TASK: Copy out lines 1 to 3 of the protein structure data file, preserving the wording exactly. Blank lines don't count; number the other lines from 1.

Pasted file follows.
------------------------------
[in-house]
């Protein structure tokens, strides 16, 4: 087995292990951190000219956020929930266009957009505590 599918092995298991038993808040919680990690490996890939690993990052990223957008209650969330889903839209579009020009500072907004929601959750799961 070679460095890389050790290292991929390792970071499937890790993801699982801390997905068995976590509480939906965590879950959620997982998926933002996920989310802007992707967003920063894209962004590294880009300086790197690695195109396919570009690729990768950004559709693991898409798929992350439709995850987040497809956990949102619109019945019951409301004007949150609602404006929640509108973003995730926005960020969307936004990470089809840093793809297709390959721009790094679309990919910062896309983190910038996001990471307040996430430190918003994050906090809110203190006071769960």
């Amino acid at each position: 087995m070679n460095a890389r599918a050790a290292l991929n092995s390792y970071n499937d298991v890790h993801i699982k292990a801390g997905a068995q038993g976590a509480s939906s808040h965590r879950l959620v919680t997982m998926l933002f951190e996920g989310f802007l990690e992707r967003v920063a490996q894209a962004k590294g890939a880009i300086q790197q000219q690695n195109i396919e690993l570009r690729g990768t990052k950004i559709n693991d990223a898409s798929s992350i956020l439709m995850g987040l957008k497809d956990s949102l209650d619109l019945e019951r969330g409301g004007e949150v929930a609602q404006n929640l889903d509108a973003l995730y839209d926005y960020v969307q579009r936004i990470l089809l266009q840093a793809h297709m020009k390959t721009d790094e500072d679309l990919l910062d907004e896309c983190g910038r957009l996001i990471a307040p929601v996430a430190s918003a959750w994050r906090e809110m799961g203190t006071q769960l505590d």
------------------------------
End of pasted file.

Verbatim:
[in-house]
């Protein structure tokens, strides 16, 4: 087995292990951190000219956020929930266009957009505590 599918092995298991038993808040919680990690490996890939690993990052990223957008209650969330889903839209579009020009500072907004929601959750799961 070679460095890389050790290292991929390792970071499937890790993801699982801390997905068995976590509480939906965590879950959620997982998926933002996920989310802007992707967003920063894209962004590294880009300086790197690695195109396919570009690729990768950004559709693991898409798929992350439709995850987040497809956990949102619109019945019951409301004007949150609602404006929640509108973003995730926005960020969307936004990470089809840093793809297709390959721009790094679309990919910062896309983190910038996001990471307040996430430190918003994050906090809110203190006071769960």
């Amino acid at each position: 087995m070679n460095a890389r599918a050790a290292l991929n092995s390792y970071n499937d298991v890790h993801i699982k292990a801390g997905a068995q038993g976590a509480s939906s808040h965590r879950l959620v919680t997982m998926l933002f951190e996920g989310f802007l990690e992707r967003v920063a490996q894209a962004k590294g890939a880009i300086q790197q000219q690695n195109i396919e690993l570009r690729g990768t990052k950004i559709n693991d990223a898409s798929s992350i956020l439709m995850g987040l957008k497809d956990s949102l209650d619109l019945e019951r969330g409301g004007e949150v929930a609602q404006n929640l889903d509108a973003l995730y839209d926005y960020v969307q579009r936004i990470l089809l266009q840093a793809h297709m020009k390959t721009d790094e500072d679309l990919l910062d907004e896309c983190g910038r957009l996001i990471a307040p929601v996430a430190s918003a959750w994050r906090e809110m799961g203190t006071q769960l505590d």